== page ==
By Hasan Suroor
April 18, 2015
Narendra Modi will soon complete a year in office. Is it time for Indian Muslims to let go of the past and give pragmatism a chance?
Generally, whenever Muslim “leaders” go to meet the Prime Minister of the day, they carry a thick dossier of complaints and a charter of demands, most of which have little to do with the community’s real interests.
But when a group of Maulvis met Prime Minister Narendra Modi last week, they had a rather unusual request. Rather than cribbing about Hindutva loudmouths or demanding job reservations, they wanted the government’s help in rescuing Indian Islam from Wahabbis seeking to subvert its gentler Sufi tradition and replace it with the harsh Saudi brand.
They were concerned that the Wahabbi influence — a principal source of radicalisation — was growing among Indian Muslims, with foreign-funded groups attempting to infiltrate their institutions. This included attempts to take over Sufi shrines (dargahs), which Wahabbis regard as symbols of idolatry, as well as mosques and Madrasas.
It was Mr. Modi’s first such interaction with Muslims since he became Prime Minister and he was clearly keen to tom-tom it. His tweet that he “had a good meeting with leaders of the Muslim community” was accompanied by a photo of the meeting with a link to an official statement.
This was duly followed by a cheery press release from the Prime Minister’s Office highlighting how “Muslim leaders reiterated full support of the community to the prime minister in meeting his objectives of ensuring speedy economic growth, promoting communal harmony and peace, and strengthening national security”. Mr. Modi, in turn, “specifically assured the leaders that he will look into their grievances regarding issues concerning shrines, Masjid and Madrasas”. He shared their concern about “the trend of increased radicalisation and the emerging threat of terrorism”.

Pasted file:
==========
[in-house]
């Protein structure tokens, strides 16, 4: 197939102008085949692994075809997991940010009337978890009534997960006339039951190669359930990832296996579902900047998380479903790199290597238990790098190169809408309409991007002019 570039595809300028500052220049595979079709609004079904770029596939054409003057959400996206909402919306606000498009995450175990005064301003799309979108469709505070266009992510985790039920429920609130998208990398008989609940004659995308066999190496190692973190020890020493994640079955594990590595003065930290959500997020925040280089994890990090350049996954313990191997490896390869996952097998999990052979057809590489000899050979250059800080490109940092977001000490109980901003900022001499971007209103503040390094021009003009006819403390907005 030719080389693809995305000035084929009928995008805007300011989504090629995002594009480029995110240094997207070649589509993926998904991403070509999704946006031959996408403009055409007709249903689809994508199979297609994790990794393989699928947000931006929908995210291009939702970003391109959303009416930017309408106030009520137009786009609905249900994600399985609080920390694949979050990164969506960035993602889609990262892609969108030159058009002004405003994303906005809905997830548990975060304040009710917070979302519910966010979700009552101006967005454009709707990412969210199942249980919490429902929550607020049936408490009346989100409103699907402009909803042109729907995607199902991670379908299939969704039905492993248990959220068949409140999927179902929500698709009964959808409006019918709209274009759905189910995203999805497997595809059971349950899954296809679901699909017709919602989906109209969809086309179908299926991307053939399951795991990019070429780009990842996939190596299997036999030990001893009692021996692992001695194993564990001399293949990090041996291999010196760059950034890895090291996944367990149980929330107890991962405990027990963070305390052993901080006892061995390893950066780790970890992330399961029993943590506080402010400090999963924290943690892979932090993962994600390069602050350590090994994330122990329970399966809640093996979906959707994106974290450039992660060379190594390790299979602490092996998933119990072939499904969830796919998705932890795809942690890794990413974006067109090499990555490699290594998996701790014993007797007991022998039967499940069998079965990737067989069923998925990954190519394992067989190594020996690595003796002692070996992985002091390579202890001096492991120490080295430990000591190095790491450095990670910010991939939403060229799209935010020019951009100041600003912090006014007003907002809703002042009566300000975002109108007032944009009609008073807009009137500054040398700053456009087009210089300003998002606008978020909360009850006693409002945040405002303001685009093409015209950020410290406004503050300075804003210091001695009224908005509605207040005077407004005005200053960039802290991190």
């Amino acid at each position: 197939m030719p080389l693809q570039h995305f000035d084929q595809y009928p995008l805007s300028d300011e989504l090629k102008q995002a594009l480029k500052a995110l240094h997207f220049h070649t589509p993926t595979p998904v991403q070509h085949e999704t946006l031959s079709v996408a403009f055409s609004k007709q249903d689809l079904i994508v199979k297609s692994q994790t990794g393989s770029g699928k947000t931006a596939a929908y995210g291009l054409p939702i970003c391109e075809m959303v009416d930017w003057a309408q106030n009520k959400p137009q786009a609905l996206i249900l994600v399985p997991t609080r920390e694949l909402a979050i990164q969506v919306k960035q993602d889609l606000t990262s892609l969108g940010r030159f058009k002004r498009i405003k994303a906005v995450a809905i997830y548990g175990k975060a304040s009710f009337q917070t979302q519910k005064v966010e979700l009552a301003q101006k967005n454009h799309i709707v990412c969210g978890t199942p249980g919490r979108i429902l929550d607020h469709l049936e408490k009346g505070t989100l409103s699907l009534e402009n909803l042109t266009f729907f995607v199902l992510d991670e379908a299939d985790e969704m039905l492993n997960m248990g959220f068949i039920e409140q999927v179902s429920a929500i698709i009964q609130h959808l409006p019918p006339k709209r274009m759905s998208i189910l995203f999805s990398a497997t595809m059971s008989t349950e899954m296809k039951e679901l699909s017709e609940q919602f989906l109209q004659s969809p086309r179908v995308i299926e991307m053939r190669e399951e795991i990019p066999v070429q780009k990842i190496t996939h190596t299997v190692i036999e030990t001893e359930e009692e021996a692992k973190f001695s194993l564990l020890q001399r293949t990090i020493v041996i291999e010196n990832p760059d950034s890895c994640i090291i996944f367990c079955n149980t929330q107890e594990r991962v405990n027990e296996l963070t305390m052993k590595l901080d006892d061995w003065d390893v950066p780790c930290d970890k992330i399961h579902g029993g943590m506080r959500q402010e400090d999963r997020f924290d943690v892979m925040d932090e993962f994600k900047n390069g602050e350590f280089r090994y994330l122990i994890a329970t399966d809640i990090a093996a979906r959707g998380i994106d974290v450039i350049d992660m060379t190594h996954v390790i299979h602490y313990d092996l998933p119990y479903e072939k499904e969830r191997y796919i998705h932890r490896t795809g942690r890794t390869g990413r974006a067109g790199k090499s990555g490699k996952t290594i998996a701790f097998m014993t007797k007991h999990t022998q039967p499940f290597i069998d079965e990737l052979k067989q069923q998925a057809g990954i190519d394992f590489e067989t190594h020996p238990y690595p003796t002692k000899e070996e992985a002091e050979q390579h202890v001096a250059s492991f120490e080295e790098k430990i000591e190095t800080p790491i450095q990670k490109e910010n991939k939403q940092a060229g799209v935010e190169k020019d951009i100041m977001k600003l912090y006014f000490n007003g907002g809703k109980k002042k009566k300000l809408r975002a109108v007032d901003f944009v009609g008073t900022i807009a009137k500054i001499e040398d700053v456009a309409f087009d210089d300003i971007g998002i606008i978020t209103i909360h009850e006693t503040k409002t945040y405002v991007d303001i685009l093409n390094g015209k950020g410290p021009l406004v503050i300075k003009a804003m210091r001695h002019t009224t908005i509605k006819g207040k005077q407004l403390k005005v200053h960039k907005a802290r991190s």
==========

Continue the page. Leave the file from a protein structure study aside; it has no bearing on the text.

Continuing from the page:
Who Represents Muslims?
So far, so good. But then conservative Muslims swung into action calling the whole thing a “farce”; a “PR stunt” by the Bharatiya Janata Party and “sarkari” Muslims to burnish Mr. Modi’s image. The show, they said, was staged to claim that Mr. Modi was “engaging” with Muslims. The Maulvis in question were sought to be dismissed as “nonentities”, keen to advance their personal ambitions.
At this point, it is important to stress that those who met Mr. Modi were all from the relatively moderate Barelvi sect, which doesn’t share the fatwa-spewing, hang-‘em-flog-‘em zeal of the Deobandi school, many of whose leading lights are behind the attack. Some independent Muslim commentators, too, have questioned claims about the representative character of the delegation.
“It is not clear who organised the meeting… but it was clear that having failed to woo the ‘usual suspects’ of Muslim leadership, [the] Modi team had to settle for people that most Indian Muslims have never heard of… most of them are unknown or very marginal players even in the Barelvi movement,’’ wrote Kashif-ul-Huda, editor of the centrist Muslim blogsite, TwoCircles.net.
He may be right. But here’s the question: who truly represents all of the Muslim community? Mr. Huda’s “usual suspects”? Deobandi mullahs? Muslim politicians of the Congress/ Samajwadi Party variety? Over the past 60 years, we have tried them all. And look where they have landed the community.